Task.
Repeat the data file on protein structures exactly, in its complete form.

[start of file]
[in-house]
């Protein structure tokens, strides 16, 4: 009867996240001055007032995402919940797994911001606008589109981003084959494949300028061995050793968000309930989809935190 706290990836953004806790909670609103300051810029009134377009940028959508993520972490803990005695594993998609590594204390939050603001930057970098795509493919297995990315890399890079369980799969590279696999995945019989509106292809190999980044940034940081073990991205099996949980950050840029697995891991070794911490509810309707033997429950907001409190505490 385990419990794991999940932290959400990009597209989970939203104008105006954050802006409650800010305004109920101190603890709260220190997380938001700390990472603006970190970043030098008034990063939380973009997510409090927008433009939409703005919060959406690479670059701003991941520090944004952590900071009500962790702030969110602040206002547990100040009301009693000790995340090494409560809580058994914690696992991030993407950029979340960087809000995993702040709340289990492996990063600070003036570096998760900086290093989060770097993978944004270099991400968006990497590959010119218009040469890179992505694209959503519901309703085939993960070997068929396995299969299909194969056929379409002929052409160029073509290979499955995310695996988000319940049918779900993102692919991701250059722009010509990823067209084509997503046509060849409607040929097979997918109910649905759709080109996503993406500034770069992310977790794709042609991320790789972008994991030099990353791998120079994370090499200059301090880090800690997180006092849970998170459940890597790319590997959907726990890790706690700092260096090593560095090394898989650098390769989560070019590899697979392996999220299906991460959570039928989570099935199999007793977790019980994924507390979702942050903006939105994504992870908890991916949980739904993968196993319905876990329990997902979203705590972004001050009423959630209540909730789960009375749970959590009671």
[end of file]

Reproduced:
[in-house]
């Protein structure tokens, strides 16, 4: 009867996240001055007032995402919940797994911001606008589109981003084959494949300028061995050793968000309930989809935190 706290990836953004806790909670609103300051810029009134377009940028959508993520972490803990005695594993998609590594204390939050603001930057970098795509493919297995990315890399890079369980799969590279696999995945019989509106292809190999980044940034940081073990991205099996949980950050840029697995891991070794911490509810309707033997429950907001409190505490 385990419990794991999940932290959400990009597209989970939203104008105006954050802006409650800010305004109920101190603890709260220190997380938001700390990472603006970190970043030098008034990063939380973009997510409090927008433009939409703005919060959406690479670059701003991941520090944004952590900071009500962790702030969110602040206002547990100040009301009693000790995340090494409560809580058994914690696992991030993407950029979340960087809000995993702040709340289990492996990063600070003036570096998760900086290093989060770097993978944004270099991400968006990497590959010119218009040469890179992505694209959503519901309703085939993960070997068929396995299969299909194969056929379409002929052409160029073509290979499955995310695996988000319940049918779900993102692919991701250059722009010509990823067209084509997503046509060849409607040929097979997918109910649905759709080109996503993406500034770069992310977790794709042609991320790789972008994991030099990353791998120079994370090499200059301090880090800690997180006092849970998170459940890597790319590997959907726990890790706690700092260096090593560095090394898989650098390769989560070019590899697979392996999220299906991460959570039928989570099935199999007793977790019980994924507390979702942050903006939105994504992870908890991916949980739904993968196993319905876990329990997902979203705590972004001050009423959630209540909730789960009375749970959590009671």